Thursday 11 October is the world’s first ever International Day of the Girl, as designated by the United Nations after a sustained campaign led by GCE member, Plan International.
The denial of girls’ rights can have a devastating impact on the lives of not only the girls themselves, but also on the lives of their children and families. While progress has been made towards achieving gender parity in primary schools, with girls now representing 53% of out-of-school children compared to 60% in 2000, the fact remains that millions of girls worldwide face horrific problems, such as discrimination, abuse, neglect, exploitation and violence. A GCE survey released earlier this year found that one in ten primary schoolgirls reported being unhappy to be a girl, doubling to one in five by the time they reach secondary school. Today, a girl under the age of 18 will get married every three seconds – instead of enjoying her childhood and going to school.
A girl who can read can make a vast impact on the lives of her family and her community. For example, a child born to a literate mother is 50% more likely to survive beyond the age of five. If a girl completes basic education, she is three times less likely to contract HIV. Just a 1% increase in the number of girls who complete secondary education can increase annual per capita economic growth by 0.3%.
This week, a 14 year old schoolgirl, Malala Yousefzai, was shot and seriously injured in an attack in Pakistan which targeted her for speaking out for girls’ education and rights. She had previously written for the media, using a pseudonym, following the expulsion of girls from school in a Taliban-controlled area. Fortunately, Malala is recovering and the Pakistani government along with the UN are condemning the actions of the group which carried out this vile attack. However, the group has publicly declared that she remains at risk due to her belief in girls’ education and realisation of rights.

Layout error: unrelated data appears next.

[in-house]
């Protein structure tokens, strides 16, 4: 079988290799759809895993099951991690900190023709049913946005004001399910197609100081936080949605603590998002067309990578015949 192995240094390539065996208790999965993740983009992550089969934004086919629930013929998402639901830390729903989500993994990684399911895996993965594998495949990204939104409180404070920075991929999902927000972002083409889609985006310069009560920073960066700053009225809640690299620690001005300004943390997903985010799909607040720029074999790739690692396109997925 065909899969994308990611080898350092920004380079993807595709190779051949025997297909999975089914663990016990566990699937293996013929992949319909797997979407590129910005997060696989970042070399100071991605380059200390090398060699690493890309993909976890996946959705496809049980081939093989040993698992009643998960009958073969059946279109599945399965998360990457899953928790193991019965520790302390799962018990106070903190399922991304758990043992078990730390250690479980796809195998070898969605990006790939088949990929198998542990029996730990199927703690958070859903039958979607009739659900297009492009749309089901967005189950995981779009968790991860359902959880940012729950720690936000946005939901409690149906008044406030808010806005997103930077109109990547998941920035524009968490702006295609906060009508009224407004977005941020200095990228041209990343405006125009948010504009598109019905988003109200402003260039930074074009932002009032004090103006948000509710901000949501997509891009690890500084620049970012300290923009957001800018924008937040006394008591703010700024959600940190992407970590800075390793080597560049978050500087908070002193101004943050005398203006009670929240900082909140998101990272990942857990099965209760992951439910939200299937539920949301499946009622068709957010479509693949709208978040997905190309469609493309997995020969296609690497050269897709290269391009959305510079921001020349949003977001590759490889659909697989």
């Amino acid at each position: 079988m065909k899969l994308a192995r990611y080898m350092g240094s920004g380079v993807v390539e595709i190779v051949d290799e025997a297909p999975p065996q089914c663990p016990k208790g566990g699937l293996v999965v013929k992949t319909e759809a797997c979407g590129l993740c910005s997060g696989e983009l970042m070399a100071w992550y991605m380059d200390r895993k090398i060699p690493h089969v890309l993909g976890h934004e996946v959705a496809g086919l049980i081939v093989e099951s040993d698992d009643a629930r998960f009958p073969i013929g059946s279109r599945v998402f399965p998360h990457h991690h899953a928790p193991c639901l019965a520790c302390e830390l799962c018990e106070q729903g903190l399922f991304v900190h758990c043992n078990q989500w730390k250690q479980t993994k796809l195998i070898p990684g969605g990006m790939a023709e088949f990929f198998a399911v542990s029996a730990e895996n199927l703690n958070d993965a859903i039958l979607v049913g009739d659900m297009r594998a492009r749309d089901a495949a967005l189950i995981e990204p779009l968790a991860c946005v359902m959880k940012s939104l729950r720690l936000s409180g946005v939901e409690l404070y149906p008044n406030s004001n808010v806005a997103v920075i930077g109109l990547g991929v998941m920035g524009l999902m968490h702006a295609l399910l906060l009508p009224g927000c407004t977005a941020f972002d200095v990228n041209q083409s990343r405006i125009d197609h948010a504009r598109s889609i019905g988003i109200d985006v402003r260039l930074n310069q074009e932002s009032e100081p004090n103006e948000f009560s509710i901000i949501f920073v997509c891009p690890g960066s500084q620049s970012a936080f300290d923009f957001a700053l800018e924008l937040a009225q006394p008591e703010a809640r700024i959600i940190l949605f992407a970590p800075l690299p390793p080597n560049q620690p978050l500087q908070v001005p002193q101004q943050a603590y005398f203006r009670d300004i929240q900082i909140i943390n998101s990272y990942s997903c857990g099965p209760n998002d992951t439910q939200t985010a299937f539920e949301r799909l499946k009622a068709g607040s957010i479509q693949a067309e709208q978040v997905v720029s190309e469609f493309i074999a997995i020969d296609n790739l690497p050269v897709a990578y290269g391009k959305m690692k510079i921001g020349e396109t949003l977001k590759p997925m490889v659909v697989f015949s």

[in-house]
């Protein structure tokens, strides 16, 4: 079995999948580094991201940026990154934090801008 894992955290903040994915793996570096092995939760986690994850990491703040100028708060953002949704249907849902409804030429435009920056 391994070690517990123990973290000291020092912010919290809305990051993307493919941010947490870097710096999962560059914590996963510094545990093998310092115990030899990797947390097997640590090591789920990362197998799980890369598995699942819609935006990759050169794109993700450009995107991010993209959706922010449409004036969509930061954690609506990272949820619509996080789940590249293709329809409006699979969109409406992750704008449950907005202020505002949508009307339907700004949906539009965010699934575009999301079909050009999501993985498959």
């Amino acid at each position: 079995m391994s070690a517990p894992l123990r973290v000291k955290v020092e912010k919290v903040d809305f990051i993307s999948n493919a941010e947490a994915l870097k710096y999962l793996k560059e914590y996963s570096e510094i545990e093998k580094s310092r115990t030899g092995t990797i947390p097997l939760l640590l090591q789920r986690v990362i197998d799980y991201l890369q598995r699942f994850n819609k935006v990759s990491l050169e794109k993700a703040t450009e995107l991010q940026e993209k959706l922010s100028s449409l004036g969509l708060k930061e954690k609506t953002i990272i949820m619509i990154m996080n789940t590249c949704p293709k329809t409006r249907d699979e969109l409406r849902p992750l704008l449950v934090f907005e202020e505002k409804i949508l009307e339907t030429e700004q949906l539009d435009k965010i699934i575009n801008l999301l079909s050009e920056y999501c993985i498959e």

On the International Day of the Girl, GCE, alongside its national, regional and international members, is calling for the right to education for women and girls everywhere to be fully realised. National governments must ensure education budgets are gender-responsive to achieve gender parity in both enrolment and completion rates. School buildings must be safe, hygienic and accessible to ensure girls are able to learn without fear. Discriminatory practices, such as expulsion on the grounds of pregnancy or marriage, must be eradicated.
Plan International has organised a huge number of activities to celebrate International Day of the Girl, with their ‘Because I Am A Girl’ campaign demanding that the rights of girls be fully realised. These include a rock concert in India to the lighting of an Egyptian pyramid in pink – find out more at the Plan International website. You can ‘Raise Your Hand for Girls’ Education’ at their Facebook page.
GCE has also been working with 10×10 on their girls’ education campaign and supporting the development of their upcoming film, Girl Rising. The film focuses on the efforts of ten girls in ten different countries to realise their right to education. You can view the trailer for Girl Rising now and join their network to keep involved in their campaign work and find out more about the launch of the film in 2013.
GCE’s film from early 2012 on discrimination in education can be viewed here.